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Steam's strangehold on games downloads revealed

Sales figures for Valve's Steam gaming platform were unexpectedly revealed at the London Game Conferance this week by the owner of rival Good Old Games. While GOG is selling in good numbers, it seems, Steam far outstrips everyone...

During a talk mostly focused on how Digital Rights Management (DRM) was harming the industry, Guillaume Rambourg provided a rare insight into the volume of games sold on Steam and other platforms.

According to a report on gaming news site Kotaku (opens in new tab), Rambourg revelaled that GOG sold 40,000 copies of the Witcher 2. While other game download platforms sold 10,000 combined, Steam managed to push over 200,000 - demonstrating how much of a stranglehold Valve has on the digital download industry.

GOG famously focuses on selling older classic titles, but throughout its history has sold all games without DRM, providing digital copies of the soundtrack and manual for almost every title. With this kind of background, he railed against the inclusion of DRM and other restrictive measures in games, saying what many a pirate has said for years.

"Your customers hate DRM. DRM is making companies feel safe while they handle some business, they are trying to protect their product and protect their sales, but the reality is very different"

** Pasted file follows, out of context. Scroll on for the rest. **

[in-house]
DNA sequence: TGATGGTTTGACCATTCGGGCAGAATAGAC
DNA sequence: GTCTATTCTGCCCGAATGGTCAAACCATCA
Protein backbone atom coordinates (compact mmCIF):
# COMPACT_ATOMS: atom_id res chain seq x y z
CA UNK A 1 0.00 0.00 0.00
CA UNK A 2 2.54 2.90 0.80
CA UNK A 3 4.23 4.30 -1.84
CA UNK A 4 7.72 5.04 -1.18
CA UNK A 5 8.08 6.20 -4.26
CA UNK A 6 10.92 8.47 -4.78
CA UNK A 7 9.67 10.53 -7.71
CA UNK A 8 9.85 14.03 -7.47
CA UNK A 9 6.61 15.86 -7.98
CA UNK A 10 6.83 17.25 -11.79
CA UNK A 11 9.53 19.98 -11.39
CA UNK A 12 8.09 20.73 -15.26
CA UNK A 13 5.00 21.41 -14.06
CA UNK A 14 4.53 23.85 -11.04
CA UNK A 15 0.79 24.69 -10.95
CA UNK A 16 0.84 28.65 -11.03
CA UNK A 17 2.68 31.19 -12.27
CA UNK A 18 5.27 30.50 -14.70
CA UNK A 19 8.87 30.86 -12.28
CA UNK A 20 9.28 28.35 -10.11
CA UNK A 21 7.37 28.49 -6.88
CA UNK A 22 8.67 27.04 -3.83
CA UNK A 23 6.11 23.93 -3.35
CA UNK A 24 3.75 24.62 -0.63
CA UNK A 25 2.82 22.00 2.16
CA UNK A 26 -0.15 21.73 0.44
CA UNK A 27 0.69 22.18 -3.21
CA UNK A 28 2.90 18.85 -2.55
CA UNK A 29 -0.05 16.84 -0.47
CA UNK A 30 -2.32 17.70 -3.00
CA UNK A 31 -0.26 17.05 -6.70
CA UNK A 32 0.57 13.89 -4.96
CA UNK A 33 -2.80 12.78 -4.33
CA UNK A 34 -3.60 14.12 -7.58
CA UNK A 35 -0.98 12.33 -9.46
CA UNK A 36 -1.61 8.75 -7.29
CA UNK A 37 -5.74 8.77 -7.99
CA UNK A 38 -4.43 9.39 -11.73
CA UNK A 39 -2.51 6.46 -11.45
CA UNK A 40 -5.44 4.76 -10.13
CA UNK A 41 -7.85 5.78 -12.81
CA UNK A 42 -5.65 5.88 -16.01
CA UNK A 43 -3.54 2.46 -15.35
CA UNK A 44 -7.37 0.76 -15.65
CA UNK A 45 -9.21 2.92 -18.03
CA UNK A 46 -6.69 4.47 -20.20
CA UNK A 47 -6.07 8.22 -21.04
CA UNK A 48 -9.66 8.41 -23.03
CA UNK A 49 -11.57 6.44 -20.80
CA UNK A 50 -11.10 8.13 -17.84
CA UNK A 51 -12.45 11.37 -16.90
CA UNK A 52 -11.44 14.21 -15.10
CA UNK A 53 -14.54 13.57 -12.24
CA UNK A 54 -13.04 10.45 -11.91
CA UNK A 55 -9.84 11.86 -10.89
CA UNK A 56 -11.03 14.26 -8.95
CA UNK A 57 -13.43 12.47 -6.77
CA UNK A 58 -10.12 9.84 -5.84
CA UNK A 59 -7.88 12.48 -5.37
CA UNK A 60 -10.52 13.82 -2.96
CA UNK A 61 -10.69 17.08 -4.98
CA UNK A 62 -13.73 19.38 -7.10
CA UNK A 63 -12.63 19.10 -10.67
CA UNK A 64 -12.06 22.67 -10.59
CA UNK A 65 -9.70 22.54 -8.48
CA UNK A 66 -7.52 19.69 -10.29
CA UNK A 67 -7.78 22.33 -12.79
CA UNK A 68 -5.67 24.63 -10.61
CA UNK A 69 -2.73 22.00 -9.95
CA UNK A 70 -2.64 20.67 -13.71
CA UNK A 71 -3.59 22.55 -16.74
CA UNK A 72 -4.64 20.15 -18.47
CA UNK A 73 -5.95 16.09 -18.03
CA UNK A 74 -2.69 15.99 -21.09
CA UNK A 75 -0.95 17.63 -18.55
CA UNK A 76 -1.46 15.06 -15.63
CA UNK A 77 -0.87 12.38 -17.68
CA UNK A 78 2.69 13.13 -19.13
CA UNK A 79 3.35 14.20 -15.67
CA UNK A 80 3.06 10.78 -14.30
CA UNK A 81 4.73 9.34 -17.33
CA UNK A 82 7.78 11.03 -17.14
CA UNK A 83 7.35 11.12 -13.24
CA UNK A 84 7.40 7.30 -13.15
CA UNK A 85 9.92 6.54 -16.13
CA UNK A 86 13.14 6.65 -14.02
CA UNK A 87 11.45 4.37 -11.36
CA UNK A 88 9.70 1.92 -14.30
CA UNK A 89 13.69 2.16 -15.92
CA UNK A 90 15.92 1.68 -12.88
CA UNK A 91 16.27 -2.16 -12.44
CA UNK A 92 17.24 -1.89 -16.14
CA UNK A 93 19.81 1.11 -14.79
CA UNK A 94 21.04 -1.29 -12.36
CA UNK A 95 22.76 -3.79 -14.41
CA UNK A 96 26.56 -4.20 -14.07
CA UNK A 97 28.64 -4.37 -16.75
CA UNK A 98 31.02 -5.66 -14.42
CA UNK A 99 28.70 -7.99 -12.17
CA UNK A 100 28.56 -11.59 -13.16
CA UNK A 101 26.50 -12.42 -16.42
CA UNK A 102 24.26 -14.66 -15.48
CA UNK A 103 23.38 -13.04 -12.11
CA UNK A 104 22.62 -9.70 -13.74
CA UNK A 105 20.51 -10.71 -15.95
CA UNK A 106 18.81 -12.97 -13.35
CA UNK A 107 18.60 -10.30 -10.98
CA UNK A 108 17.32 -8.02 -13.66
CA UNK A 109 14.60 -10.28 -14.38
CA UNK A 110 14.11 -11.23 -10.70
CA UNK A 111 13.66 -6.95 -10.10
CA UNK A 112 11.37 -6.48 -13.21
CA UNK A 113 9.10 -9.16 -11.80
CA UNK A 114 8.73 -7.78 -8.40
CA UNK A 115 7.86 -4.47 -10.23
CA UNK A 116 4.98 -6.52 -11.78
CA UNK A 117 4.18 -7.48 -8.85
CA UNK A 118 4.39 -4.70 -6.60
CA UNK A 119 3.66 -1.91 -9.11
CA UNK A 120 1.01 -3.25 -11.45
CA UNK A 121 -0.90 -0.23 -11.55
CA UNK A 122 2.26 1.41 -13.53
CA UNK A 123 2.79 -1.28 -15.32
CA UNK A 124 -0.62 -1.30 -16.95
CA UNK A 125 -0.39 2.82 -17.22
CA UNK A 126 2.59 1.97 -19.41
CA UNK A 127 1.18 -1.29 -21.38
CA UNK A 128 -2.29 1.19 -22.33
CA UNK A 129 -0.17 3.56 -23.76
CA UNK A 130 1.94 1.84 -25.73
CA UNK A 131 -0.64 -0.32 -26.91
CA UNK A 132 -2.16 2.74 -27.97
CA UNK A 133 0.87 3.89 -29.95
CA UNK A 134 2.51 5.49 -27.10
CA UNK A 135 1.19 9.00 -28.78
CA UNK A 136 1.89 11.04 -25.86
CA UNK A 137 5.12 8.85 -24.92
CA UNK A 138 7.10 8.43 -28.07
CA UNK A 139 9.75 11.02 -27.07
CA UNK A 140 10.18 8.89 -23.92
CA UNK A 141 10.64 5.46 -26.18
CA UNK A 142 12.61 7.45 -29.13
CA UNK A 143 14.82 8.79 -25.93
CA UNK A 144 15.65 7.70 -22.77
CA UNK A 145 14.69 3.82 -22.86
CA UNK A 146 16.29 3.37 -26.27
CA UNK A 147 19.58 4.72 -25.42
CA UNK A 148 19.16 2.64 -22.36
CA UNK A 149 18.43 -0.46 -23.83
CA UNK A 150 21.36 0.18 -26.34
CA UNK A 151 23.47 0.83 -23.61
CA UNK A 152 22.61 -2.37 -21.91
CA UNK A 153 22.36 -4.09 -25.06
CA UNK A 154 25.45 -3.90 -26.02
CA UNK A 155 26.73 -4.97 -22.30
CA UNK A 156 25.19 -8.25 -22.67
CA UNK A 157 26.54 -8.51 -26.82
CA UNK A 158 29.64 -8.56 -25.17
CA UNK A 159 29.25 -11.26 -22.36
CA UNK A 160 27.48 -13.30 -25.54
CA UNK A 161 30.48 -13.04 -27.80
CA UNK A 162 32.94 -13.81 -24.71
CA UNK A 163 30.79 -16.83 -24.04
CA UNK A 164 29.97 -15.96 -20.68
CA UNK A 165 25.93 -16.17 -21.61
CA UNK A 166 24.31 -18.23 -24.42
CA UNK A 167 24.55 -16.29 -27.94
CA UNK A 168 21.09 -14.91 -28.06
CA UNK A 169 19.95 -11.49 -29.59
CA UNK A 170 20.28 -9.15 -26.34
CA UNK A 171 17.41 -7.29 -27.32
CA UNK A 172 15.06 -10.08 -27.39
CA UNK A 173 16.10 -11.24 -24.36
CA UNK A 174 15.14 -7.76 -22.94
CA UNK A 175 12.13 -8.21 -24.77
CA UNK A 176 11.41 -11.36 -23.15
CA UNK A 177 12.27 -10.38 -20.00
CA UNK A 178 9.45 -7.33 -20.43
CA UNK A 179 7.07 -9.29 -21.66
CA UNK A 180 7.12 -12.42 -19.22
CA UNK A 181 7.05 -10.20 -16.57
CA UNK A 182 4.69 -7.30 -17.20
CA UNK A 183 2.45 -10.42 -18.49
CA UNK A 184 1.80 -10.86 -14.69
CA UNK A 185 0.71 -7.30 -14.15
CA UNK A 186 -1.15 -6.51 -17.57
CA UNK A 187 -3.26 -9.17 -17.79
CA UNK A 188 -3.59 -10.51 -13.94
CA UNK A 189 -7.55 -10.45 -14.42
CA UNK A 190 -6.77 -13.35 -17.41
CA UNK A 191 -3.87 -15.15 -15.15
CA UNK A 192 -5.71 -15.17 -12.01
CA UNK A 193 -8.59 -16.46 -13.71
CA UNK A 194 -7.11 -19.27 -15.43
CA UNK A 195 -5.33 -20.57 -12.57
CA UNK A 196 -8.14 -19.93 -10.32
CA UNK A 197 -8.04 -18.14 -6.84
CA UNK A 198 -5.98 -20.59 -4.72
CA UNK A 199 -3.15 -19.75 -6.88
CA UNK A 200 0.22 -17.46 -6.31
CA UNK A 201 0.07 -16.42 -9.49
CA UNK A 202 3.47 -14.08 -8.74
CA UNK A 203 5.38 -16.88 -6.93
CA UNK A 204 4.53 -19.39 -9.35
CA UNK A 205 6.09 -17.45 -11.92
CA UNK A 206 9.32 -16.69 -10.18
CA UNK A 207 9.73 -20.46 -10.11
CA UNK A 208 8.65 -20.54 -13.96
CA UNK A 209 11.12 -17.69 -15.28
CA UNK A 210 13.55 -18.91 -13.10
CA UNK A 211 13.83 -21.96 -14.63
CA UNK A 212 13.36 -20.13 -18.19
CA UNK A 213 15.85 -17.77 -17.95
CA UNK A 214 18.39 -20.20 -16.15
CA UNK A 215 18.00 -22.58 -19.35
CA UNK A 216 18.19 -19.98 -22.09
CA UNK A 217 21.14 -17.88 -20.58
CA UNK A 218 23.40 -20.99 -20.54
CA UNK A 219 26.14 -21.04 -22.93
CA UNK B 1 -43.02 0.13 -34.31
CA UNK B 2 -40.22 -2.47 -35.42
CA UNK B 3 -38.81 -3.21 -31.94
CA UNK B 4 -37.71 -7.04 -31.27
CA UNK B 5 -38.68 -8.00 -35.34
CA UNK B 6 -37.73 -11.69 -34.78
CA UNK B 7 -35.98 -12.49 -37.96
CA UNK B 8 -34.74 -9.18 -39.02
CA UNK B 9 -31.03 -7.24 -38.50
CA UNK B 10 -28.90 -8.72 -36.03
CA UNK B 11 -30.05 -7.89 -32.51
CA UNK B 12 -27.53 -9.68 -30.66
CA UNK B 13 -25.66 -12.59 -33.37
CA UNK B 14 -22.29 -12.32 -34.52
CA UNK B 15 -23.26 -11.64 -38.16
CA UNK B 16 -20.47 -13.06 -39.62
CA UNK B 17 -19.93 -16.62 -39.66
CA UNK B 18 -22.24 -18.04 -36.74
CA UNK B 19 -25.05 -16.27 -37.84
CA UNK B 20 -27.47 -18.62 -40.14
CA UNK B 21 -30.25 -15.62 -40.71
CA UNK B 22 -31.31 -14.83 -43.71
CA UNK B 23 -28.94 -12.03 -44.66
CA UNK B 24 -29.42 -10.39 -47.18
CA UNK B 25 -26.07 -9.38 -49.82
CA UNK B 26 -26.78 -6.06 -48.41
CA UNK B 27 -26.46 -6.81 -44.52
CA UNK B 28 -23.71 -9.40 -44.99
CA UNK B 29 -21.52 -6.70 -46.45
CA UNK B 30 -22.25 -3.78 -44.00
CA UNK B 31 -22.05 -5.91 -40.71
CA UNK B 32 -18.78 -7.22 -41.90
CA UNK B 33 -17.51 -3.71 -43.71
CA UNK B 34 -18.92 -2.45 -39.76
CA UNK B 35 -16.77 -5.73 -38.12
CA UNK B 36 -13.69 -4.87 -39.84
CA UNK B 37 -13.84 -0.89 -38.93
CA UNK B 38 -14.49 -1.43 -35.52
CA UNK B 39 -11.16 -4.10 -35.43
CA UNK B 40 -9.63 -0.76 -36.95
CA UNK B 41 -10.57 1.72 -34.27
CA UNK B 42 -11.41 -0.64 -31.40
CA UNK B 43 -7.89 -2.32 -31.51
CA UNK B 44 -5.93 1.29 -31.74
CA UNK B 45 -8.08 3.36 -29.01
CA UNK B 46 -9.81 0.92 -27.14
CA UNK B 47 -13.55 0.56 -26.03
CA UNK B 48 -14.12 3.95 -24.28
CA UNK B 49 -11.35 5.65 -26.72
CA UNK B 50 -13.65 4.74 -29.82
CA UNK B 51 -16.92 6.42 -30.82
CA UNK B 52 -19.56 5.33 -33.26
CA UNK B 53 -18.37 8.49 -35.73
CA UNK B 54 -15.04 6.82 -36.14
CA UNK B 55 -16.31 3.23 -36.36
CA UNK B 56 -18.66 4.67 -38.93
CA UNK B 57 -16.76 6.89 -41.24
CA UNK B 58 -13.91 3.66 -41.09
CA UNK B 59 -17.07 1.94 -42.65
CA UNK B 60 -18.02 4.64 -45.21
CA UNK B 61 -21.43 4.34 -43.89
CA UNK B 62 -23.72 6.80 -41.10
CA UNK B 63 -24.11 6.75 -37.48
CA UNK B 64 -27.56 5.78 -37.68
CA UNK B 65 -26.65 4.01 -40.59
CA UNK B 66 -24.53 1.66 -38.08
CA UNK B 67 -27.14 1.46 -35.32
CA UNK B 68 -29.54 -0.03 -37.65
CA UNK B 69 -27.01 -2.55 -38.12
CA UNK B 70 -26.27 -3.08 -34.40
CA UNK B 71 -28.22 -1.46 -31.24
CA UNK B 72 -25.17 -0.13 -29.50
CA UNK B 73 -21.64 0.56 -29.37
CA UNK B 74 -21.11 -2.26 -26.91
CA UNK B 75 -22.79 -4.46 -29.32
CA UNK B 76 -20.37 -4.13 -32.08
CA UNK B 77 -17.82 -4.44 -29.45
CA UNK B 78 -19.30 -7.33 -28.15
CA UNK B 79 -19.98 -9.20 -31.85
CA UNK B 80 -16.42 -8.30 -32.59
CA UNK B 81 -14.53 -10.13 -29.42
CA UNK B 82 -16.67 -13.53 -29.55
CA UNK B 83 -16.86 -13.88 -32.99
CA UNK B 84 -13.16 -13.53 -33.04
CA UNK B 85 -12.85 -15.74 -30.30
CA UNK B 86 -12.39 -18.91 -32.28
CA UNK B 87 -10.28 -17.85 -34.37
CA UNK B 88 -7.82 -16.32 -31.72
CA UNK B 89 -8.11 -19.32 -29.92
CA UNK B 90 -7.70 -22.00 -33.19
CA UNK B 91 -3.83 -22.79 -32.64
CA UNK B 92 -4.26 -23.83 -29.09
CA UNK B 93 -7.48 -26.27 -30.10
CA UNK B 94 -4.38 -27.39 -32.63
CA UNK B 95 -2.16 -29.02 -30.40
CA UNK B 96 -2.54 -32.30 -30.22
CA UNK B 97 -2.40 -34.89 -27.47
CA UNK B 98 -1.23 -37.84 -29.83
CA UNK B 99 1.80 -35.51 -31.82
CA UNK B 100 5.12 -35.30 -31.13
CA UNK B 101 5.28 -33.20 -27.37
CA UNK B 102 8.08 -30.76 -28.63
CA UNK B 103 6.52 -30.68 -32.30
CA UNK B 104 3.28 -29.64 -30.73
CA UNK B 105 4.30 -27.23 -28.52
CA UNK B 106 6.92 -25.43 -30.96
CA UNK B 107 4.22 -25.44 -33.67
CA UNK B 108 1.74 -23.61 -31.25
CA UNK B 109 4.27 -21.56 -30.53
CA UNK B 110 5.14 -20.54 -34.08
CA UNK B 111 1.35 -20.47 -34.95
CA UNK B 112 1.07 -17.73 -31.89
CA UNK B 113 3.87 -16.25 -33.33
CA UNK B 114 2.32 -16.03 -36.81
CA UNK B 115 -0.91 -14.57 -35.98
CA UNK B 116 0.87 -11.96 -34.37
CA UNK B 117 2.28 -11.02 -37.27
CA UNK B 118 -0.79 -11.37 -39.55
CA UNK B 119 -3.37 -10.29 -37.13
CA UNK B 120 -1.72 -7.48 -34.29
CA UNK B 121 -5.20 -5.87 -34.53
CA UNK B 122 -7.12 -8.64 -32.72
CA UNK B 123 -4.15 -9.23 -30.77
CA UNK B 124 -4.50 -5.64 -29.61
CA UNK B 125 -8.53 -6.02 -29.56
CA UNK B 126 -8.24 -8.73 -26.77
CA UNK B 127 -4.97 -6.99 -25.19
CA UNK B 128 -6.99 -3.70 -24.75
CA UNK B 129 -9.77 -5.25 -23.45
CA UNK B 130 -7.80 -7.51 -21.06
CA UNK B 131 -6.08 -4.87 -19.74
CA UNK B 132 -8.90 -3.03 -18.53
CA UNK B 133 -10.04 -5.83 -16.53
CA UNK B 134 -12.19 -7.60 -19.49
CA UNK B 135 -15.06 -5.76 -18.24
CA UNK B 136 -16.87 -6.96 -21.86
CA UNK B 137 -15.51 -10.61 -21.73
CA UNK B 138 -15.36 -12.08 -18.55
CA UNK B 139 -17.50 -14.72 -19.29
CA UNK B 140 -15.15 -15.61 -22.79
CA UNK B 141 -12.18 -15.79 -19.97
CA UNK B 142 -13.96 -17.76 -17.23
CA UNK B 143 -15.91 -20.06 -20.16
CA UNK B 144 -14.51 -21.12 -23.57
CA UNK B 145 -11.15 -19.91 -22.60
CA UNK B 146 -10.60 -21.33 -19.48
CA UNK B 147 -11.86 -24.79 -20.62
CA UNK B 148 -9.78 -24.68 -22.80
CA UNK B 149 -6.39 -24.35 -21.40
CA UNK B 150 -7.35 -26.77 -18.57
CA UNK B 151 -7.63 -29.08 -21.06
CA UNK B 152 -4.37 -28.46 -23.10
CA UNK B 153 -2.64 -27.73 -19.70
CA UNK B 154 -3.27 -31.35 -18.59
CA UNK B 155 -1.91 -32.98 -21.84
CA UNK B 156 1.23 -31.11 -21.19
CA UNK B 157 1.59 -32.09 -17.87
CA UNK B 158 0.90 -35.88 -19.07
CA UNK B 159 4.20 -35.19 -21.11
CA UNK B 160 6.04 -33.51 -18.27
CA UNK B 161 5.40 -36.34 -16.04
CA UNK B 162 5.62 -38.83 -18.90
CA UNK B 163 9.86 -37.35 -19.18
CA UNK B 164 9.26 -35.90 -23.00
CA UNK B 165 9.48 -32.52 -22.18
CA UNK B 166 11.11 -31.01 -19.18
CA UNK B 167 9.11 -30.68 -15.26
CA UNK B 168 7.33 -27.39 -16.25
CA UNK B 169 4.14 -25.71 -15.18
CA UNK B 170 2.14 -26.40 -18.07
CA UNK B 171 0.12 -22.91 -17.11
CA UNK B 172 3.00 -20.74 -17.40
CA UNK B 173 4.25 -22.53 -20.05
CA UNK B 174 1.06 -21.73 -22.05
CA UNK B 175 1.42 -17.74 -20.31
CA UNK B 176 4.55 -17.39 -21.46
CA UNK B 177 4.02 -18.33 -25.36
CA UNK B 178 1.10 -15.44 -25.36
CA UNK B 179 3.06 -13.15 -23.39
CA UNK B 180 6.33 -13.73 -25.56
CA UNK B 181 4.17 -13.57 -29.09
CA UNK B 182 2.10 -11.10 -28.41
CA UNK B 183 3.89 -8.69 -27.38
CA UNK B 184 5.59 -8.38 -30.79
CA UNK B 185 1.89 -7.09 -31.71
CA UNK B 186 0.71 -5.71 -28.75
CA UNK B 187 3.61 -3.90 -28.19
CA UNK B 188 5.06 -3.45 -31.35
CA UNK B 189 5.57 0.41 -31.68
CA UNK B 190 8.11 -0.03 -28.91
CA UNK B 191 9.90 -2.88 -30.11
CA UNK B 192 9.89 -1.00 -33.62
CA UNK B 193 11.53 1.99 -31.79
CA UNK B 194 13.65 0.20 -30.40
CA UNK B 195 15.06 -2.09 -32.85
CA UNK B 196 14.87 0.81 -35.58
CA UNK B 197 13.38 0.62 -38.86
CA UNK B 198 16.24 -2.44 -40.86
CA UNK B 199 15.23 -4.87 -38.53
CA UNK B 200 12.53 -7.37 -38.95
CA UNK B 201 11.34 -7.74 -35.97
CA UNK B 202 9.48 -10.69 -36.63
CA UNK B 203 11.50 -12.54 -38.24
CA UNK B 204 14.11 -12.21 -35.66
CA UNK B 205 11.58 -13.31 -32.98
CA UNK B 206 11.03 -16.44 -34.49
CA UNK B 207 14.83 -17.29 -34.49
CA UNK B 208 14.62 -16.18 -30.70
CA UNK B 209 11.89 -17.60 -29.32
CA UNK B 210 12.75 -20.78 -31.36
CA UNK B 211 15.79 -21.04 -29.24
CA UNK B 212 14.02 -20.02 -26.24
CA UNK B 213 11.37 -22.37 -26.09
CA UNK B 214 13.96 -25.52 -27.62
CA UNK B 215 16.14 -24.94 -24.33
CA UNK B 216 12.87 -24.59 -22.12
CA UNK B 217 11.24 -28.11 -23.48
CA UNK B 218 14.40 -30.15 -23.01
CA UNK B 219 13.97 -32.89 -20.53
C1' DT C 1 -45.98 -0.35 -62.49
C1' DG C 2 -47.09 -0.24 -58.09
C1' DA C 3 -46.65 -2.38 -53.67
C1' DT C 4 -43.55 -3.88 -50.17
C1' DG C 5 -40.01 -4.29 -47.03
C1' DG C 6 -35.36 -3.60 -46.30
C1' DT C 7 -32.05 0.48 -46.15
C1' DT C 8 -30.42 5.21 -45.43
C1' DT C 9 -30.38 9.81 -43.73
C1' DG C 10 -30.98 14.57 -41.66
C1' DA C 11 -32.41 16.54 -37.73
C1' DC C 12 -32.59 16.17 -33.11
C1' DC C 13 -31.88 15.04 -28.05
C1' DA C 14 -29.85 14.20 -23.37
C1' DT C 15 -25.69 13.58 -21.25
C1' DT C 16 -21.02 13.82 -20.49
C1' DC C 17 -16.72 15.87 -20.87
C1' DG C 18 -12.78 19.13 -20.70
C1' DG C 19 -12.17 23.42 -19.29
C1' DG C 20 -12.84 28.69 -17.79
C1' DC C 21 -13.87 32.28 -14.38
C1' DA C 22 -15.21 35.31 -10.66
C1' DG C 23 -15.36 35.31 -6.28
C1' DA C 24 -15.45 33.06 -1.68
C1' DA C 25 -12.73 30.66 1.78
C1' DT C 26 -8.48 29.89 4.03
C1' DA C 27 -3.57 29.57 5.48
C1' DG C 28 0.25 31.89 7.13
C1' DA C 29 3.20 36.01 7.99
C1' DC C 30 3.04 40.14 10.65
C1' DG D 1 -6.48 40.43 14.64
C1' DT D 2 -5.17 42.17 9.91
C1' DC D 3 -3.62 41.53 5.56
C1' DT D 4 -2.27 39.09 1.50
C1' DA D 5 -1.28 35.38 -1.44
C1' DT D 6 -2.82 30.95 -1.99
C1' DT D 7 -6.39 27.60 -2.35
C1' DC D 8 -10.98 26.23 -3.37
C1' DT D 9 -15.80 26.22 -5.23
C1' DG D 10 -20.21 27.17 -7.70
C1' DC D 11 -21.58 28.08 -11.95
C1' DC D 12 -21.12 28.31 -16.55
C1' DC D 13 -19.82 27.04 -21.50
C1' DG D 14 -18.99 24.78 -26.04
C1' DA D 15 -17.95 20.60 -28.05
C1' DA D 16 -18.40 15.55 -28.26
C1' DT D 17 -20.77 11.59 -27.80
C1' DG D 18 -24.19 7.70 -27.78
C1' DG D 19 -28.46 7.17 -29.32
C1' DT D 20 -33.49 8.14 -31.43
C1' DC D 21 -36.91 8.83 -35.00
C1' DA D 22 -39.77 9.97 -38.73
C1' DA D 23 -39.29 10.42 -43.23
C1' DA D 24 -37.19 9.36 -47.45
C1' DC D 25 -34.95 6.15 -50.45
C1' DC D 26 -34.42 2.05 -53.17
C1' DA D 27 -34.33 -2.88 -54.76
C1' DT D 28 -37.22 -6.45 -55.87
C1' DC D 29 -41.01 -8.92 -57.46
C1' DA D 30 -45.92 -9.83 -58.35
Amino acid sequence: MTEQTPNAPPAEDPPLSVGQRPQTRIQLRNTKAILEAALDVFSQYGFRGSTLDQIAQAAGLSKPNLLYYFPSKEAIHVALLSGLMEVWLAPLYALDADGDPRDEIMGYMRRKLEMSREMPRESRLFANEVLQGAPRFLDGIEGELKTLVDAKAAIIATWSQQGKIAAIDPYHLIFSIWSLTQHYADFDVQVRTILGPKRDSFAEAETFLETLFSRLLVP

"The reality is DRM does not protect your content. Every game is pirated within a few hours of release or more often before it's released. DRM is not protecting your product or your sales, it's going to harm your sales in the long run."

"By putting DRM in your games you are working against your consumers, you are harming those you should cherish. It's only hurting your loyal consumers, which is counter-productive."

The case against DRM was put most succinctly me time ago by the head of Wolfire Studios (opens in new tab), Jeffrey Rosen, when he stated in a blog post: "When considering any kind of DRM, we have to ask ourselves, 'How many legitimate users is it ok to inconvenience in order to reduce piracy?' The answer should be none." monitors all leading technology stories and rounds them up to help you save time hunting them down.